What can be the one word for a person who goes against the odds and finally emerges as a winner.? is "rebel" the correct word?
As stevesliva suggested, you could call that person a dark horse.
A little known, unexpectedly successful entrant, as in You never can tell-some dark horse may come along and win a Senate seat. This metaphoric expression originally alluded to an unknown horse winning a race and was so used in a novel by Benjamin Disraeli ( The Young Duke, 1831). It soon began to be transferred to political candidates, among the first of whom was James K. Polk. He won the 1844 Democratic Presidential nomination on the eighth ballot and went on to win the election. (The American Heritage Dictionary of Idioms)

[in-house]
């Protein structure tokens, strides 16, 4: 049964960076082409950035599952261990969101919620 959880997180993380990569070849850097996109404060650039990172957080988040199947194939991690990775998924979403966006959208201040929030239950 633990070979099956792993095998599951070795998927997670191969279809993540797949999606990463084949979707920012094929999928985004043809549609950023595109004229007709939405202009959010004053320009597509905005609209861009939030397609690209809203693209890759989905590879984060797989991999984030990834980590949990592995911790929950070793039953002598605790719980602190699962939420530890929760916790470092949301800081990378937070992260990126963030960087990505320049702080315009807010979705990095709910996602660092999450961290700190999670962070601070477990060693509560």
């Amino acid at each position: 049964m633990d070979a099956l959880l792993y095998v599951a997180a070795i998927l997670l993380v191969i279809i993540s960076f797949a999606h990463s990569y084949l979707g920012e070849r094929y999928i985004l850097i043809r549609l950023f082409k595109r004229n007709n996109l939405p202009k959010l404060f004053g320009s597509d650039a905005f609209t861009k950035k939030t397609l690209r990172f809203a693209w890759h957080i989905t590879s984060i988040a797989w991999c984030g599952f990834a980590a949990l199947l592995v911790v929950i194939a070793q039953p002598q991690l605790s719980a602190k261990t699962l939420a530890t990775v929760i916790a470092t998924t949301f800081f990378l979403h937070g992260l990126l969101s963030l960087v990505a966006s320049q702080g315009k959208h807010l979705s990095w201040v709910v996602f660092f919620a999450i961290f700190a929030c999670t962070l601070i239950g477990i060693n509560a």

A competitor thought to have little chance of winning a fight or contest.
'As she had never won in an official competition she was clearly the underdog in the Olympic trials.'
Although there are many words to describe this concept I find that this word is pretty common in the context of competition.
You could call him a David, as in the Biblical "David and Goliath."
Typically you have to mention Goliath in the context somewhere for people to understand the reference, so while it may capture the meaning well it is somewhat awkward to use.
you might consider simply tough
protected by tchrist♦ Jun 25 '18 at 3:33
Thank you for your interest in this question.
Because it has attracted low-quality or spam answers that had to be removed, posting an answer now requires 10 reputation on this site (the association bonus does not count).
Would you like to answer one of these unanswered questions instead?